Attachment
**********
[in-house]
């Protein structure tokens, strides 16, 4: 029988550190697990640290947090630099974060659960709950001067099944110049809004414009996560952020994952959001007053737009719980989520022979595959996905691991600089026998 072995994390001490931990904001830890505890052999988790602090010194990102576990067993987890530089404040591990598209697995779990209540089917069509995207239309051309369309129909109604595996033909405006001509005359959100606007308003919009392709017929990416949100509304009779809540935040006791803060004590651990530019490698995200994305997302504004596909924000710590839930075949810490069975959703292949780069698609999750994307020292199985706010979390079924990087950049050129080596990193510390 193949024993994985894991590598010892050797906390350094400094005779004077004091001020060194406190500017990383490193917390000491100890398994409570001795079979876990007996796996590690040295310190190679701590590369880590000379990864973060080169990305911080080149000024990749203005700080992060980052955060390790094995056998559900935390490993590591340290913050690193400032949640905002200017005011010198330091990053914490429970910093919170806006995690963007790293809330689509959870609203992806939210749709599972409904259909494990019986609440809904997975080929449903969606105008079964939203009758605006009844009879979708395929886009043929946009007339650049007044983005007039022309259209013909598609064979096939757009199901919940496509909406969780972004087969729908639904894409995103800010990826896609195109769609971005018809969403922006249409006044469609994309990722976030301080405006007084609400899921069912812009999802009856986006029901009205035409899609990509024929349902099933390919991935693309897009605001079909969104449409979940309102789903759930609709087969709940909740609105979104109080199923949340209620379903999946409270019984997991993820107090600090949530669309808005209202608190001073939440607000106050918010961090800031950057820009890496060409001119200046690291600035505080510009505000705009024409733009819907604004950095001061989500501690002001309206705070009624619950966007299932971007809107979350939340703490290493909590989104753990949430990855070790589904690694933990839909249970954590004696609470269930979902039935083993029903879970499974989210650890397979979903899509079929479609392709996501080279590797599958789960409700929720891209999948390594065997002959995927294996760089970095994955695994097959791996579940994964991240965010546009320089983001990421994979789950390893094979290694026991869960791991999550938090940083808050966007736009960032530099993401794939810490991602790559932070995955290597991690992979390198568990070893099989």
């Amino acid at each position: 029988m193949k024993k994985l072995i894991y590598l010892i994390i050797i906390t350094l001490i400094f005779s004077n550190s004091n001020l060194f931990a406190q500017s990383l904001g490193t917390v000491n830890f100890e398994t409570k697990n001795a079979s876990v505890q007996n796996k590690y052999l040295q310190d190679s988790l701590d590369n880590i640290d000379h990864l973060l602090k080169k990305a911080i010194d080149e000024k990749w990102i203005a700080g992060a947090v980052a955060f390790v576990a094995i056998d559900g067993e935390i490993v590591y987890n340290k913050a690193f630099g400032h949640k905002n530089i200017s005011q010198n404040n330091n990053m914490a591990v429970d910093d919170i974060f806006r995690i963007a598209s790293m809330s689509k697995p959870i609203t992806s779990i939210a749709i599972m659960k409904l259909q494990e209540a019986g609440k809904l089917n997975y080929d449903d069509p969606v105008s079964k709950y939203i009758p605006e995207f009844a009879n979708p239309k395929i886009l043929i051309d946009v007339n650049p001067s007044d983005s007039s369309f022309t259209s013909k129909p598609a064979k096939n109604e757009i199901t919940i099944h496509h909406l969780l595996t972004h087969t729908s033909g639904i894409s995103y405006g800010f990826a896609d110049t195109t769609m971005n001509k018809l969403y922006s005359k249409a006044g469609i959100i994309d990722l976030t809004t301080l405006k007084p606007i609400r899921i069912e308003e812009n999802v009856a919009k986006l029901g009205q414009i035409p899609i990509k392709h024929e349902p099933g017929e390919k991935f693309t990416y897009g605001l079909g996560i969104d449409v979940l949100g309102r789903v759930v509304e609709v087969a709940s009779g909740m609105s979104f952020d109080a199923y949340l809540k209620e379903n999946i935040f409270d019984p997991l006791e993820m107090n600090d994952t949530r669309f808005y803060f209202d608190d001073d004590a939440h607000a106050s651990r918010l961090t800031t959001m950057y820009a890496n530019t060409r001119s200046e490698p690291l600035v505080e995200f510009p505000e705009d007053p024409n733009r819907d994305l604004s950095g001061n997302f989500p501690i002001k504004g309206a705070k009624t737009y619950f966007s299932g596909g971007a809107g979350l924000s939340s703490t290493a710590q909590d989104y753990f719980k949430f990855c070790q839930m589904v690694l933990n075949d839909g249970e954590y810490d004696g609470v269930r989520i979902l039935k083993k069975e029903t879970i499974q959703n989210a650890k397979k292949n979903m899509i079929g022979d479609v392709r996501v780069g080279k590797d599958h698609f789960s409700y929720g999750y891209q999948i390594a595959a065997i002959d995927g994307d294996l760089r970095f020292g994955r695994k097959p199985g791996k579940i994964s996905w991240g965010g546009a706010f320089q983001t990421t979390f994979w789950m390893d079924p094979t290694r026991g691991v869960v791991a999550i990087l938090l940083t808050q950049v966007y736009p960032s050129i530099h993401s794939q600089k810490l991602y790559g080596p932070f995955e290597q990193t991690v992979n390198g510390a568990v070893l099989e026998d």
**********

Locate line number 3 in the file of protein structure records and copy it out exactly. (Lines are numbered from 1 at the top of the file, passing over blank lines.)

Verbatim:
């Amino acid at each position: 029988m193949k024993k994985l072995i894991y590598l010892i994390i050797i906390t350094l001490i400094f005779s004077n550190s004091n001020l060194f931990a406190q500017s990383l904001g490193t917390v000491n830890f100890e398994t409570k697990n001795a079979s876990v505890q007996n796996k590690y052999l040295q310190d190679s988790l701590d590369n880590i640290d000379h990864l973060l602090k080169k990305a911080i010194d080149e000024k990749w990102i203005a700080g992060a947090v980052a955060f390790v576990a094995i056998d559900g067993e935390i490993v590591y987890n340290k913050a690193f630099g400032h949640k905002n530089i200017s005011q010198n404040n330091n990053m914490a591990v429970d910093d919170i974060f806006r995690i963007a598209s790293m809330s689509k697995p959870i609203t992806s779990i939210a749709i599972m659960k409904l259909q494990e209540a019986g609440k809904l089917n997975y080929d449903d069509p969606v105008s079964k709950y939203i009758p605006e995207f009844a009879n979708p239309k395929i886009l043929i051309d946009v007339n650049p001067s007044d983005s007039s369309f022309t259209s013909k129909p598609a064979k096939n109604e757009i199901t919940i099944h496509h909406l969780l595996t972004h087969t729908s033909g639904i894409s995103y405006g800010f990826a896609d110049t195109t769609m971005n001509k018809l969403y922006s005359k249409a006044g469609i959100i994309d990722l976030t809004t301080l405006k007084p606007i609400r899921i069912e308003e812009n999802v009856a919009k986006l029901g009205q414009i035409p899609i990509k392709h024929e349902p099933g017929e390919k991935f693309t990416y897009g605001l079909g996560i969104d449409v979940l949100g309102r789903v759930v509304e609709v087969a709940s009779g909740m609105s979104f952020d109080a199923y949340l809540k209620e379903n999946i935040f409270d019984p997991l006791e993820m107090n600090d994952t949530r669309f808005y803060f209202d608190d001073d004590a939440h607000a106050s651990r918010l961090t800031t959001m950057y820009a890496n530019t060409r001119s200046e490698p690291l600035v505080e995200f510009p505000e705009d007053p024409n733009r819907d994305l604004s950095g001061n997302f989500p501690i002001k504004g309206a705070k009624t737009y619950f966007s299932g596909g971007a809107g979350l924000s939340s703490t290493a710590q909590d989104y753990f719980k949430f990855c070790q839930m589904v690694l933990n075949d839909g249970e954590y810490d004696g609470v269930r989520i979902l039935k083993k069975e029903t879970i499974q959703n989210a650890k397979k292949n979903m899509i079929g022979d479609v392709r996501v780069g080279k590797d599958h698609f789960s409700y929720g999750y891209q999948i390594a595959a065997i002959d995927g994307d294996l760089r970095f020292g994955r695994k097959p199985g791996k579940i994964s996905w991240g965010g546009a706010f320089q983001t990421t979390f994979w789950m390893d079924p094979t290694r026991g691991v869960v791991a999550i990087l938090l940083t808050q950049v966007y736009p960032s050129i530099h993401s794939q600089k810490l991602y790559g080596p932070f995955e290597q990193t991690v992979n390198g510390a568990v070893l099989e026998d």